Wednesday, January 14, 2009

A tiff and an opportunity

Tiff is a lossless format for images. It is often used when images are digitised and they are the basis of everything that follows. When a scan is insanely great, an image may be compressed into a JPEG or another format. When an image was damaged or dirty it is necessary to restore the scan. This is best done from the .tiff file, because compressing changes the picture and it makes it extra difficult to do the restoration.

This is an example of a before and an after image of an illustration of a camera obscura from a seventeenth century manuscript that was restored by Durova. The original is from the Library of Congress, and they are a truly magnificent resource because they provide best quality tiff scans and this allows for quality restorations.

Best practice has it, that when you restore a picture you provide both the original and the restored version. This allows other people to have their go at a restoration if they think they can do better then a Wikipedia featured picture. The problem is that they cannot.

They cannot because as a collaborative platform for restoring images MediaWiki sucks. MediaWiki does not allow people to save tiff files and this is really sad because there is a fledgling community of people restoring all kinds of files. As best practice has it, the original file and the restoration are saved but in a compressed format and consequently, the files do not qualify as the basis to get an even better result.

With the great cooperation with organisations like the Bundesarchiv, we are in a great position to entice archives to provide us on request with full size original scans that need to be restored. We would restore these images to their former glory and everybody is a winner.

It is beyond a doubt that the restoration work done by our volunteers looks smashing. But to impress the people from archives, the technical quality has to be as good. Restorations that are compressed just do not cut it.

Providing tiff support in MediaWiki improves the appreciation of the restoration work and, it makes MediaWiki a platform that can be used by the people who collaborate on these restorations.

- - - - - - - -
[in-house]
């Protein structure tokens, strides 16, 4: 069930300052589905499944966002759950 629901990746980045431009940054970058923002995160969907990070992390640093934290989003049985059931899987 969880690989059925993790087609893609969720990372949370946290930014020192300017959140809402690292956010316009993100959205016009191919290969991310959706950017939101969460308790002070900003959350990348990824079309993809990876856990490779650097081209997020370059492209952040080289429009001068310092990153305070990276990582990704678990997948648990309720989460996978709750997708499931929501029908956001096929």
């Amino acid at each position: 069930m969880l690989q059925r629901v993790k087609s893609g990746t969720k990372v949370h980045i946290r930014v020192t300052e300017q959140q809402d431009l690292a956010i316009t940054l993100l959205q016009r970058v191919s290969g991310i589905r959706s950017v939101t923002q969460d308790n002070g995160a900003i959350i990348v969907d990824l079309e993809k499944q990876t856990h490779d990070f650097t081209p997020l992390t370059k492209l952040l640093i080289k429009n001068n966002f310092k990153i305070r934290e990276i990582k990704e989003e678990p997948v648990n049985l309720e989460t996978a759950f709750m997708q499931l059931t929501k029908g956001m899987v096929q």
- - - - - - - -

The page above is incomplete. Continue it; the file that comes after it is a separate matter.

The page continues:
Usability - Semantic Forms at Chickipedia

A friend of mine had me look at Chickipedia. I must say that I was impressed with the way MediaWiki was made to look good.. In this website they use Semantic MediaWiki and Semantic forms. I am impressed because it hides a lot of hard stuff from the users.

It looks as good as the Wikia info boxes. What I would welcome are demonstration wikis where all the competing approaches to usability can be shown. When we test the extensions, when we ensure great documentation, we can package all these approaches so that all organisations can make up their mind of the state of the MediaWiki opportunities.

Tuesday, January 13, 2009

Continued Betawiki activity and info about the EOY prize

The one language that really stood out in the last month was Tagalog. In a really short period of time AnakngAraw did most of what we have to do. As a consequence of his efforts, the MediaWiki 1.14 release will have a full Tagalog localisation.

It is now some time after we ran our Betawiki end of year prize. This effort has been a huge success. Our initial hope was to have some 20 people participate and in the end there were 35. There was some anxiety about continued activity after the event, but as you can see in the diagram we are doing really well.

With so many participants, even 1000 Euro amounts to only 28,57 Euro. For people in Europe, the costs of the money transfer are neglicible but when transferring outside of the EC, mean costs that start with 10 or 18 Euro and, then you may still have to pay premiums. It is for this reason that we are looking for alternative ways of paying money.. Paypal is interesting but it has its restrictions and, it is not available in all countries..

Usability - Infoboxes at Wikia

A friend of mine had me look again at how MediaWiki editing is done at Wikia.

While editing, it shows a little grey text "Infobox Film". When you press it you get a pop up screen relevant to info boxes. Info boxes are typically at the very start of an article. They are intimidating and they hide what people want to do.

The Wikia approach hides the clutter and when you select the infobox, the data and the code are nicely separated. The relevant content is nicely separated from the code.

If you do not like this more WYSWYG way of editing, you can even select to use the old "Code" screen. This can be selected from the taskbar.

There is still enough work left for the Stanton project...The article includes several references; I think you will agree that they need a similar treatment.


Monday, January 12, 2009

Chicken or egg